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PACE v. THE STATE.
Murder. Fulton Superior Court. Before Judge Bonner.
The appellant, Vance Pace, appeals from his conviction of the malice murder of Arnold Harris and of the aggravated assault of Marva Ammons. 1
On appeal, Pace contends, among other things, that the trial court erred in charging the jury on intent and malice. Because we conclude that the trial court gave an unconstitutional charge on intent and malice, and because we conclude that the charge was not harmless under the circumstances of this case, we reverse Pace's conviction for murder.
2. Pace contends that the trial court erred in charging the jury on intent and malice. In this regard, we agree with Pace that, in charging on malice murder, the trial court impermissibly shifted the burden of proof to Pace on the essential elements of intent and malice, thus violating the dictates of Sandstrom v. Montana 3
and Francis v. Franklin. 4
Moreover, because Pace's claim of self-defense put the element of malice at issue at trial, 5
and because the evidence regarding malice, while strong, was not overwhelming, 6
we must conclude that the erroneous charge on malice was not harmless. 7
Stated differently, this is not one of those "rare situations in which the reviewing court can be confident that a Sandstrom error did not play any role in the jury's verdict." 8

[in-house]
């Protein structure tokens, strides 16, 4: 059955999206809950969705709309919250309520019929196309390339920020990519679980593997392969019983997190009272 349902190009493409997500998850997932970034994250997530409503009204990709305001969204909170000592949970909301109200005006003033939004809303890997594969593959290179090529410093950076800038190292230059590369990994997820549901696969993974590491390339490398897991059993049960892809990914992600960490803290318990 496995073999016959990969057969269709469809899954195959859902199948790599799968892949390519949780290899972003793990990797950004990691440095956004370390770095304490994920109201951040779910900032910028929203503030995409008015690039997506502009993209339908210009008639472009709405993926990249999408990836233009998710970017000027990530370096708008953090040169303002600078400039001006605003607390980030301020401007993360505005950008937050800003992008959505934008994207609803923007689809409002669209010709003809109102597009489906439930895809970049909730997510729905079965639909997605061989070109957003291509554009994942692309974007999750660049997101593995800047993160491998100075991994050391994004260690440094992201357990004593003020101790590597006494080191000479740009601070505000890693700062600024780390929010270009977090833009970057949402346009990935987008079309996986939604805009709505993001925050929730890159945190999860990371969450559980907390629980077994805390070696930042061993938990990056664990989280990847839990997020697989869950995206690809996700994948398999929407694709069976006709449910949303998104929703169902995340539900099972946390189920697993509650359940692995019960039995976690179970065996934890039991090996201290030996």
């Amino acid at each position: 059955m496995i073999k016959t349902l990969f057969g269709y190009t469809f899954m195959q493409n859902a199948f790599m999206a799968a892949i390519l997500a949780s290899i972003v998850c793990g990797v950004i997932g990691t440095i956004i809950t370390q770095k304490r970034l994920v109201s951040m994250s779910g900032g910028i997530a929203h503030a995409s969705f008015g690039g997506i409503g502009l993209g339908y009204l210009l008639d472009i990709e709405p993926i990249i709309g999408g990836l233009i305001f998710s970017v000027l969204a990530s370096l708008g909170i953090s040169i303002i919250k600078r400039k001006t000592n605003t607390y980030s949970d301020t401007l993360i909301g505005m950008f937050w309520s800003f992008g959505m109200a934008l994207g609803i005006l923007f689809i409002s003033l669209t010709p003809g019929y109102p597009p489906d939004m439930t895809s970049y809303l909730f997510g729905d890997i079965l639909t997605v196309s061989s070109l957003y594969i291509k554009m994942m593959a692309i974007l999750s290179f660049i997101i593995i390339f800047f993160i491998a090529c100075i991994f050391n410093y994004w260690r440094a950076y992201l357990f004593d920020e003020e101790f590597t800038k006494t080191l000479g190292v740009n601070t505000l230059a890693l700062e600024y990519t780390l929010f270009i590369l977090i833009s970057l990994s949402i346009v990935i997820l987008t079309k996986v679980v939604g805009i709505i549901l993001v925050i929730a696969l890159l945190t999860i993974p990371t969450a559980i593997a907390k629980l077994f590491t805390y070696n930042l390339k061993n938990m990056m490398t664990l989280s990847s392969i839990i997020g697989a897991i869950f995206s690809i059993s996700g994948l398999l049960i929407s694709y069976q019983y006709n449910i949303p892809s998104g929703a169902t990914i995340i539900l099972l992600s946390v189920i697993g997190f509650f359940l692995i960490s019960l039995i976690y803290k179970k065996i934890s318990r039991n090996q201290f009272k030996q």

Accordingly, the erroneous charge on malice requires that we reverse Pace's conviction of malice murder. 9
3. Contrary to Pace's contention, we conclude that the trial court's recharge on aggravated assault was sufficient to correct any possible error under Harwell v. State 10
that occurred in the court's initial charge to the jury on that crime. 11
Moreover, because the erroneous instructions on intent and malice were given specifically on the charge of malice murder, we find no merit to Pace's contention that those instructions require the reversal of his conviction for the aggravated assault of Marva Ammons.
4. We conclude that Pace's contention that the trial court erred in ruling on his Batson 12
claim is without merit.
5. Finally, because we reverse Pace's malice murder conviction based on an erroneous jury charge, the State would be authorized to retry Pace on that charge. 13
Alternatively, because the erroneous instructions on malice and intent were limited to the charge on malice murder, it would be appropriate for the State to forego a reprosecution on the malice murder charge and for the trial court to enter a judgment of conviction and sentence on the jury's verdict of felony murder. 14
If the latter alternative is pursued, and the trial court sentences Pace for the felony murder conviction, Pace shall have the right to appeal from that conviction and sentence. 15
Paul L. Howard, Jr., District Attorney, Bettieanne C. Hart, Anne E. Green, Assistant District Attorneys, Thurbert E. Baker, Attorney General, Paula K. Smith, Senior Assistant Attorney General, Madonna M. Heinemeyer, Assistant Attorney General, for appellee.